Guatemala judge bars president's son, brother from leaving country pending probe
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Guatemala's President Jimmy Morales participates in a joint news conference with El Salvador's President Salvador Sanchez Ceren at the presidential house in San Salvador, El Salvador April 11, 2016. REUTERS/Jose Cabezas
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GUATEMALA CITY (Reuters) - A Guatemalan judge has barred a son and brother of President Jimmy Morales from leaving the country pending an investigation into their role in a case centering on irregular payments, the attorney general's office said on Thursday.
Morales won election last year pledging to clean up Guatemalan politics after riding a wave of public anger over a corruption scandal that led to the arrest and trial of his predecessor as president, retired General Otto Perez.
But Samuel "Sammy" Morales, an older brother and a close adviser to the president, and Jose Manuel Morales, one of his four sons, have been questioned over suspicious payments linked to the mother of Jose Manuel's then-girlfriend in 2013.
The mother, who has not been identified, agreed to supply Christmas hampers to the national property registry, which is being investigated for suspected corruption, according to testimony given during a public hearing about the registry.
The woman sent the registry a 90,000 quetzal ($12,000) bill made out in the name of a local restaurant for 564 breakfasts, not Christmas hampers, according to the attorney general.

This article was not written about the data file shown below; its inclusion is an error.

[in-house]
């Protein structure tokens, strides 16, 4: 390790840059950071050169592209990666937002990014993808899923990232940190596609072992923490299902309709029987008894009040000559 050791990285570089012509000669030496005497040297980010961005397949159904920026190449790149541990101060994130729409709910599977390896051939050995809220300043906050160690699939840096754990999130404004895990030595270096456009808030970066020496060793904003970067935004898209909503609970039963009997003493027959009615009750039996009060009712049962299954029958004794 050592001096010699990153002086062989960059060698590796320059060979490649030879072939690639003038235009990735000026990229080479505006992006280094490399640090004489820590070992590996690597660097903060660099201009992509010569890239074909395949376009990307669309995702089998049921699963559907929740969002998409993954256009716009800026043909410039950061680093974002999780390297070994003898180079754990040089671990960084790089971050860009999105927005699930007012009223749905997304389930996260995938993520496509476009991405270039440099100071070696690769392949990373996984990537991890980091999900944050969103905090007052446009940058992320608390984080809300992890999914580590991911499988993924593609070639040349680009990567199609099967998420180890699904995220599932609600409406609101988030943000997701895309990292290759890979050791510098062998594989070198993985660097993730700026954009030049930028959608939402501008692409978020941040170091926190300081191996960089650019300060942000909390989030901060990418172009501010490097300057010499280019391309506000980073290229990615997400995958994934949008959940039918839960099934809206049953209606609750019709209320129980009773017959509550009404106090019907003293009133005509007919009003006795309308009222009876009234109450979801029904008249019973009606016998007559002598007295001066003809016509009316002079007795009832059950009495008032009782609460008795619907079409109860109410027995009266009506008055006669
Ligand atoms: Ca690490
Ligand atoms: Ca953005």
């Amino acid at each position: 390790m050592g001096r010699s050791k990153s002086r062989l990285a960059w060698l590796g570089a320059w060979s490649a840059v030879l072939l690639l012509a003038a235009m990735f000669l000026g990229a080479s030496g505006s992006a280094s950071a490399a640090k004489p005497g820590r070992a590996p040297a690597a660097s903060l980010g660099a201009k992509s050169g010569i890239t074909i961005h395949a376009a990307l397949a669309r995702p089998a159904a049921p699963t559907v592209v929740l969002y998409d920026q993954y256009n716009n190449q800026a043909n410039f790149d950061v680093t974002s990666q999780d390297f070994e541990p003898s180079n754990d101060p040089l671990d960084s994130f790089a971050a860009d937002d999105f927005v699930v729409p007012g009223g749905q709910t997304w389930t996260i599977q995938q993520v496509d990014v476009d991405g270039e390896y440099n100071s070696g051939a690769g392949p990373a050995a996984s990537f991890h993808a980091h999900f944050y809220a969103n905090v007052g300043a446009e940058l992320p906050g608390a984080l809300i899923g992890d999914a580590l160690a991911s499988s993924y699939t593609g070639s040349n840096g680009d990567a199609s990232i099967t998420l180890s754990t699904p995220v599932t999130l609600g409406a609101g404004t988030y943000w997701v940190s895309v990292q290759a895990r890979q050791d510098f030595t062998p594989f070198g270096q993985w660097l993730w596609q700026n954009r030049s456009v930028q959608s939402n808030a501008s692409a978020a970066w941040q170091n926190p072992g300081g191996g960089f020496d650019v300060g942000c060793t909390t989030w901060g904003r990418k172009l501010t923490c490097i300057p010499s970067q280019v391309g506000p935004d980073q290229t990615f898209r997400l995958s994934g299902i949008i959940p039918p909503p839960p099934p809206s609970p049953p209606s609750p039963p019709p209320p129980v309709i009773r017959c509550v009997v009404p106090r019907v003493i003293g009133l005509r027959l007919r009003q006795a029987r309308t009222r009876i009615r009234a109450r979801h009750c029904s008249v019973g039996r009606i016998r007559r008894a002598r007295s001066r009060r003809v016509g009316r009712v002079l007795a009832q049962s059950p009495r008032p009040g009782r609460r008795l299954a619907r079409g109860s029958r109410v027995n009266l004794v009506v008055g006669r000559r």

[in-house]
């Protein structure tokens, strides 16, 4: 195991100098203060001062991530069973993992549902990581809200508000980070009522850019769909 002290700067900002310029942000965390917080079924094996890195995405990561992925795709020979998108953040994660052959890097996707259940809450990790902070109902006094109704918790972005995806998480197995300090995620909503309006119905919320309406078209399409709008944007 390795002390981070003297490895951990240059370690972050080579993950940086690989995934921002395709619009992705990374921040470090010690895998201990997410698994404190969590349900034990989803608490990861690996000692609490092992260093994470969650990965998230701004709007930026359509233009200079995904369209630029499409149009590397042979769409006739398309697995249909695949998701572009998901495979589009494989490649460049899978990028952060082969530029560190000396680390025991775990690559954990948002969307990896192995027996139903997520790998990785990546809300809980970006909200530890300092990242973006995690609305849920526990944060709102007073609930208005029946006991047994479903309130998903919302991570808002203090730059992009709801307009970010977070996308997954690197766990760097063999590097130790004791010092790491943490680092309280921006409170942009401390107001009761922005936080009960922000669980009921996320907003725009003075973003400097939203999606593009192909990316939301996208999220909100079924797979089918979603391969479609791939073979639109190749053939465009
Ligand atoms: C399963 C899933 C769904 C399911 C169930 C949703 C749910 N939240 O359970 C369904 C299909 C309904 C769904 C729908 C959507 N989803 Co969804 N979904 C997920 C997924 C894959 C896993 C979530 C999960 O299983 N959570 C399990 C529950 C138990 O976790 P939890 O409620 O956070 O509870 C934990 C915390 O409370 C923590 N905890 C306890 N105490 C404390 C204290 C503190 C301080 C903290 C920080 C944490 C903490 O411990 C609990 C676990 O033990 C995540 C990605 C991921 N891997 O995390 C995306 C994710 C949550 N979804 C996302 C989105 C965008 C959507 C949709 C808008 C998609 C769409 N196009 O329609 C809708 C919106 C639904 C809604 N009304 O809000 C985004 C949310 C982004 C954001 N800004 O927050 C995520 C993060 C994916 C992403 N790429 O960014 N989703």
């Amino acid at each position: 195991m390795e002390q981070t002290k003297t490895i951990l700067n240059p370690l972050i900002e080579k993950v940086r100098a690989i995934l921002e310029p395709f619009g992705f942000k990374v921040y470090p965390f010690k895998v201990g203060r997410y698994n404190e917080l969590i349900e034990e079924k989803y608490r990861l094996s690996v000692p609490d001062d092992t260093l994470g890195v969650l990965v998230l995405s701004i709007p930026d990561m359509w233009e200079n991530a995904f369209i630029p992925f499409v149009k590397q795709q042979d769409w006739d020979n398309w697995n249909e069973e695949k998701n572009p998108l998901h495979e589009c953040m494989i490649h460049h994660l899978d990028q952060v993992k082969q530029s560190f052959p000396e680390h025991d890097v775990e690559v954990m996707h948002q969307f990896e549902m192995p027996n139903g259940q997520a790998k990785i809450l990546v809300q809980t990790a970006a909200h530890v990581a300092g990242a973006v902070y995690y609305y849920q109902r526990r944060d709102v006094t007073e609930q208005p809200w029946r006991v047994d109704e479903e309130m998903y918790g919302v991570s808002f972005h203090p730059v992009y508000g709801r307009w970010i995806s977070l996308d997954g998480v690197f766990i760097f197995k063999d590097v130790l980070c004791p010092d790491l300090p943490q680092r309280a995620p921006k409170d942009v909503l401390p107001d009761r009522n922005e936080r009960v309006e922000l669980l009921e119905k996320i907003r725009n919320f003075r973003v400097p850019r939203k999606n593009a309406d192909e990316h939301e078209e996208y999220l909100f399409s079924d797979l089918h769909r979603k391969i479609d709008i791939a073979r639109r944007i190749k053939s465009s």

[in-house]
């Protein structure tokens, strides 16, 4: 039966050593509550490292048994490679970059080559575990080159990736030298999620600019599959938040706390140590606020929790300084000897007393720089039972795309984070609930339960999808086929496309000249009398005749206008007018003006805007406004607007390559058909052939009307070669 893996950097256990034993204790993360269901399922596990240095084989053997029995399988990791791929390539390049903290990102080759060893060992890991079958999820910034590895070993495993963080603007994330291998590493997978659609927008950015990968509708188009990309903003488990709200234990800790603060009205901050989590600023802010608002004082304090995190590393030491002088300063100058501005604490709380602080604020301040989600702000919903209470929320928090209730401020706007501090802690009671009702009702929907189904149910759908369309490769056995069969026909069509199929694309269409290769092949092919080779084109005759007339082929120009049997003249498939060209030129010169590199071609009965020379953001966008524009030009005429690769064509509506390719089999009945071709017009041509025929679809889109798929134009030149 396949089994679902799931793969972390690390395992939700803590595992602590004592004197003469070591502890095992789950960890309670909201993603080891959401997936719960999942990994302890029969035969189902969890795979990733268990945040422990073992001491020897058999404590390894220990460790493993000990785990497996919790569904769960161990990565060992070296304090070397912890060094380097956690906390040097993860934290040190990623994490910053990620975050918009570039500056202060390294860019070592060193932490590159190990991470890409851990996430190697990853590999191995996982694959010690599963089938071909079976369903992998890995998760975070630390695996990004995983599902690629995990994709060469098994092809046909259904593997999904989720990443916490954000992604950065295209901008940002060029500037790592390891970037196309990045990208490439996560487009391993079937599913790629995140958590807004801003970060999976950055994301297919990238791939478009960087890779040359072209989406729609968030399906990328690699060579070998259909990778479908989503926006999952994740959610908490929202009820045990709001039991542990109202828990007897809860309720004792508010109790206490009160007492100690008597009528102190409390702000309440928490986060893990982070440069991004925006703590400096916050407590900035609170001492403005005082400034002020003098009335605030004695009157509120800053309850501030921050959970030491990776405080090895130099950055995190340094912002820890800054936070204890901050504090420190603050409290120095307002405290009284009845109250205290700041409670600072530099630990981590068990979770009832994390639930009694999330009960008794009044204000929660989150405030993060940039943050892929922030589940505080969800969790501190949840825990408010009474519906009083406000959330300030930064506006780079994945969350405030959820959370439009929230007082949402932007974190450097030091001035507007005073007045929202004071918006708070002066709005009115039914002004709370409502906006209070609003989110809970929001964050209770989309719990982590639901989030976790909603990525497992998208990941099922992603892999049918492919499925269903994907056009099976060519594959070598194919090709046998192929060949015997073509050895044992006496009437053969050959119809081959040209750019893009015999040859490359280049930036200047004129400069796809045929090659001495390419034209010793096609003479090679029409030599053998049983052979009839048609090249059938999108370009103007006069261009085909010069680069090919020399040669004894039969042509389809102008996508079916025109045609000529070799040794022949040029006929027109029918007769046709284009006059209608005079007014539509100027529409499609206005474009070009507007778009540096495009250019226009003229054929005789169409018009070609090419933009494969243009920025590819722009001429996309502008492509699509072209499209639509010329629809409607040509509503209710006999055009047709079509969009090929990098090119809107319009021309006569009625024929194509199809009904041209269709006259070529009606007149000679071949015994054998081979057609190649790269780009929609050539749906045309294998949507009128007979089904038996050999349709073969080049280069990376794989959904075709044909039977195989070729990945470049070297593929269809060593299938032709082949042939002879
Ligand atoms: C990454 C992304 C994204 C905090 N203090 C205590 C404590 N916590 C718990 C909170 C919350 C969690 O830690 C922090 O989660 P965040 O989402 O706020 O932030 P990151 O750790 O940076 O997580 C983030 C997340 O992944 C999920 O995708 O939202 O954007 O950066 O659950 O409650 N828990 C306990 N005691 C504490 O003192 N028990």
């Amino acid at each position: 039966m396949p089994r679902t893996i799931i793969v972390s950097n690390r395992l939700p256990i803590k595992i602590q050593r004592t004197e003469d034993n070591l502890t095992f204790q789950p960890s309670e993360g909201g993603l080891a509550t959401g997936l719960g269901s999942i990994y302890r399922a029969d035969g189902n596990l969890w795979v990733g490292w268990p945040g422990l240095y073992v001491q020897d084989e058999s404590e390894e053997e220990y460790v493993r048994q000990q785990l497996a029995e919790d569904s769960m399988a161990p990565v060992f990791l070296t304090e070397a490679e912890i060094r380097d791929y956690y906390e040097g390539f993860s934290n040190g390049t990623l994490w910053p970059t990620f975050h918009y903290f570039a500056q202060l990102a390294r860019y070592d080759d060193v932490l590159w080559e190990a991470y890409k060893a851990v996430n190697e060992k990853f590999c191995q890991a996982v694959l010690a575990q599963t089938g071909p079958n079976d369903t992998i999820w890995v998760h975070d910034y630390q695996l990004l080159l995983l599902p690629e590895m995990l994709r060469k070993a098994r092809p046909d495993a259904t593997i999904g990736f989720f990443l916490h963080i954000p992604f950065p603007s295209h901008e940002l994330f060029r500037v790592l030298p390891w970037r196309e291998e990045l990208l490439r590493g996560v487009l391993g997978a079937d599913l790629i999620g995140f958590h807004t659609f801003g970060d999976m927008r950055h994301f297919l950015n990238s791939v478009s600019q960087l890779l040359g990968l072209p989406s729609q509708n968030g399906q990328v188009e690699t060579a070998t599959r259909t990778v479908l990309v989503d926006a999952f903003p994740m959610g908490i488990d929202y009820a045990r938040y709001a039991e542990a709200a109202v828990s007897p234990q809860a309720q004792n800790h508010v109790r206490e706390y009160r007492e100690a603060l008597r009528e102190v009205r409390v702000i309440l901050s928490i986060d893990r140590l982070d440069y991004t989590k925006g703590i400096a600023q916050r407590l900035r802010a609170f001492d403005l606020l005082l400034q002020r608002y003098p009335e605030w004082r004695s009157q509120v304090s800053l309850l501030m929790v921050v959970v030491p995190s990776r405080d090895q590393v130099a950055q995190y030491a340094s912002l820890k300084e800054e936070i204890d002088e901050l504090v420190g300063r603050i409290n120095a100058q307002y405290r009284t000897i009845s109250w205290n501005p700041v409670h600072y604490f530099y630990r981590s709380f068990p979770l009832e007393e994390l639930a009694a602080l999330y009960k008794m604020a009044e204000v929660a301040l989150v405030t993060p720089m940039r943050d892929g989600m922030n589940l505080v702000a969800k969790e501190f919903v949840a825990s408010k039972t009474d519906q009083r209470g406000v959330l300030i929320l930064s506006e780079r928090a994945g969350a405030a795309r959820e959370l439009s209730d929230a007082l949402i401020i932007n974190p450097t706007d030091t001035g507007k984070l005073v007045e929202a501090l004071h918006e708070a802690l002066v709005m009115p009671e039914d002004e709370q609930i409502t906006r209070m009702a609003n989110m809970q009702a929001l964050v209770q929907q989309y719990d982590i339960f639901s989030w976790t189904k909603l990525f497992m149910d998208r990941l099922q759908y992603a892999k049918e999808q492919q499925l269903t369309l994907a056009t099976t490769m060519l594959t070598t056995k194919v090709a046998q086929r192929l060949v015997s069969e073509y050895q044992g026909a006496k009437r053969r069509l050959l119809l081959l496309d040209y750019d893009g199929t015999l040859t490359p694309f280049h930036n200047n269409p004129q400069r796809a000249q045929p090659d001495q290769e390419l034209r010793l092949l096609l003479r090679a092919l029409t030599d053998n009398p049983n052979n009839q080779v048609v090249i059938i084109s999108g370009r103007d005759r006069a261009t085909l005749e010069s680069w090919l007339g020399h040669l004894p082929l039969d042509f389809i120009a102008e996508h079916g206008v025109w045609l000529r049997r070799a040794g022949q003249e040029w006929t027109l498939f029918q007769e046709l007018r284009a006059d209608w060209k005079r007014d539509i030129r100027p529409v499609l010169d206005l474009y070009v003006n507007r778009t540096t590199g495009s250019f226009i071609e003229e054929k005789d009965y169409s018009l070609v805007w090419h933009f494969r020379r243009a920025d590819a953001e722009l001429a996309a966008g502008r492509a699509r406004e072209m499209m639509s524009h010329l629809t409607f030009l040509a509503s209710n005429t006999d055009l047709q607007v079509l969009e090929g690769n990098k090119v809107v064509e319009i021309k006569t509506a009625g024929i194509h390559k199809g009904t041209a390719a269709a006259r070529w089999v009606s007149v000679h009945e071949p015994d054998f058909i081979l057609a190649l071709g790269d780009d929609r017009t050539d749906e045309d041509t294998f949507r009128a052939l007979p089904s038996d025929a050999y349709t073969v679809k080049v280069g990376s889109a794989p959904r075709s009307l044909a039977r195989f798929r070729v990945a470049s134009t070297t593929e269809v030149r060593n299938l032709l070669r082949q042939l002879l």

The breakfasts were not delivered, according to statements given by a witness during the public hearing.
It was not clear what happened to the Christmas hampers or why the woman submitted the bill through the restaurant.
Sammy Morales told local newspaper Prensa Libre on Wednesday he had helped obtain the bill from the restaurant as "a favor" to his nephew, but he denied it was part of a fraud scheme.
Neither Sammy nor Jose Manuel has been charged with any wrongdoing.
The president said he would not interfere in the matter but expressed support for his relatives.
"My wife and I fully support our son and believe that my brother is an honorable man," he said in a statement.
(Reporting by Sofia Menchu; Editing by Enrique Pretel and Peter Cooney)
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